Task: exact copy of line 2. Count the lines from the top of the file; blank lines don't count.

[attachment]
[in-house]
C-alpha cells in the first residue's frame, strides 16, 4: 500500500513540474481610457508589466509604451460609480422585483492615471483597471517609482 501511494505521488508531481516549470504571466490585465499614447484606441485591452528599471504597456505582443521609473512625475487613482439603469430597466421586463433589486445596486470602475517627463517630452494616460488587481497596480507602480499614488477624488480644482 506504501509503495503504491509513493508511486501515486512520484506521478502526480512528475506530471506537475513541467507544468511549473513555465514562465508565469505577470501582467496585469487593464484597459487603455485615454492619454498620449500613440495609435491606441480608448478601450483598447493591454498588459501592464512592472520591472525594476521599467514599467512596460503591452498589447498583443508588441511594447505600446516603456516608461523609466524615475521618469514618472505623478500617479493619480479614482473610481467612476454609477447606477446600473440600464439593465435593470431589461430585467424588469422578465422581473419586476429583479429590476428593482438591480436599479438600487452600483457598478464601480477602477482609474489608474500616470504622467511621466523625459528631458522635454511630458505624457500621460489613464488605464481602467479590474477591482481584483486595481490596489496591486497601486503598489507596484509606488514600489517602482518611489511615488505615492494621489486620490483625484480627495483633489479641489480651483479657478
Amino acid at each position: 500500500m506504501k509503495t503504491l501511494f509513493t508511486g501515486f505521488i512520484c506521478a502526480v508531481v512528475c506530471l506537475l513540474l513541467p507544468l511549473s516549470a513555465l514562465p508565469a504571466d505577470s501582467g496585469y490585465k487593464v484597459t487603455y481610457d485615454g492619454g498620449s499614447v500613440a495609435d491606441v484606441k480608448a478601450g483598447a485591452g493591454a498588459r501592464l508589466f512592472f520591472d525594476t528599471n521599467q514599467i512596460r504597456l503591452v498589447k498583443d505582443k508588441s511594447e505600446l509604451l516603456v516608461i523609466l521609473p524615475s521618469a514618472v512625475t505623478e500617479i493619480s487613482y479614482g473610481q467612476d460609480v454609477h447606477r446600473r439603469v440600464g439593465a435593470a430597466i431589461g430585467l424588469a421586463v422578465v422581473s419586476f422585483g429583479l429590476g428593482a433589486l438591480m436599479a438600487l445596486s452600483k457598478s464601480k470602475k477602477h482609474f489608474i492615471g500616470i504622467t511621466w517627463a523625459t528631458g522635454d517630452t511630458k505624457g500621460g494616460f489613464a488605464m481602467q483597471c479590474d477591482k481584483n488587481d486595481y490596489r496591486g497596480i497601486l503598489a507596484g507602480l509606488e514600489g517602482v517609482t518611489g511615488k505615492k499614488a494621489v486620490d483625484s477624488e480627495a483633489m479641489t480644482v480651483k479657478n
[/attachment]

C-alpha cells in the first residue's frame, strides 16, 4: 500500500513540474481610457508589466509604451460609480422585483492615471483597471517609482 501511494505521488508531481516549470504571466490585465499614447484606441485591452528599471504597456505582443521609473512625475487613482439603469430597466421586463433589486445596486470602475517627463517630452494616460488587481497596480507602480499614488477624488480644482 506504501509503495503504491509513493508511486501515486512520484506521478502526480512528475506530471506537475513541467507544468511549473513555465514562465508565469505577470501582467496585469487593464484597459487603455485615454492619454498620449500613440495609435491606441480608448478601450483598447493591454498588459501592464512592472520591472525594476521599467514599467512596460503591452498589447498583443508588441511594447505600446516603456516608461523609466524615475521618469514618472505623478500617479493619480479614482473610481467612476454609477447606477446600473440600464439593465435593470431589461430585467424588469422578465422581473419586476429583479429590476428593482438591480436599479438600487452600483457598478464601480477602477482609474489608474500616470504622467511621466523625459528631458522635454511630458505624457500621460489613464488605464481602467479590474477591482481584483486595481490596489496591486497601486503598489507596484509606488514600489517602482518611489511615488505615492494621489486620490483625484480627495483633489479641489480651483479657478